Steve Sullivan writes that Stephen Harper's obsession with PR makes for bad laws. Consider the recently passed "Increasing Offenders Accountability For Victims Act:"
The latter bill, which came into effect in October 2013, requires judges to impose $100 or $200 surcharges on convicted offenders. Prior to the law, judges had the discretion to waive the surcharge for offenders who could not pay. Across the country, provincial governments rely on surcharges to fund services for victims of crime, such as sexual assault centres.
Recently, Ontario Court Justice David Paciocco convicted Shaun Michael of nine offences, including theft, assault and breaching probation. Michael is a drug-addicted alcoholic Inuit man; he had to steal food before he was 10 and started abusing alcohol when he was 13. He lives on $250 a month.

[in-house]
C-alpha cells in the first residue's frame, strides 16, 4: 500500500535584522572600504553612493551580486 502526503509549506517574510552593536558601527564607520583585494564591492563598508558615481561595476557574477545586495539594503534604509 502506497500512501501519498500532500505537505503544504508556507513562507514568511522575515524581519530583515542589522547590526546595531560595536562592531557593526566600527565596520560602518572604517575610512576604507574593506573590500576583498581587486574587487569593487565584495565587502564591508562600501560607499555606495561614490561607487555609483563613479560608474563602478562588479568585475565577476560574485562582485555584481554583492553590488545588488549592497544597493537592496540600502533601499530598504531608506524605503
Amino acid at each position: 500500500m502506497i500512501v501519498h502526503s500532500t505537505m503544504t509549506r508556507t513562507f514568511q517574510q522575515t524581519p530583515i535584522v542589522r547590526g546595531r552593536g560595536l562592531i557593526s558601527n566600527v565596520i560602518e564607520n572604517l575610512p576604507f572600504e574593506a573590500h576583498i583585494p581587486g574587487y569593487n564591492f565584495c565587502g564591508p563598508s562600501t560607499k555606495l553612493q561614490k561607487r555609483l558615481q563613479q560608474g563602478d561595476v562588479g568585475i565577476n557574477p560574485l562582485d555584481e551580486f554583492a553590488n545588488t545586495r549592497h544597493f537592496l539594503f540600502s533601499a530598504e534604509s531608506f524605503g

Paciocco could have imposed $900 in victim surcharges but he noted that each of the surcharges represents 40 per cent of Michael’s monthly living allowance. Paciocco found the mandatory surcharge law to be “cruel and unusual” punishment and ruled it unconstitutional. He will no longer impose the surcharge in any cases, even when an offender can pay. Although the ruling is not binding, other judges are following suit; an offender who volunteered to pay the surcharge was told he did not have to.
By removing judicial discretion in the application of the law, Mr. Harper is crippling services for the very people he says he is working for. As is the case with so many other files, the prime minister's take on criminal justice makes things worse.
Hot air makes for bad law.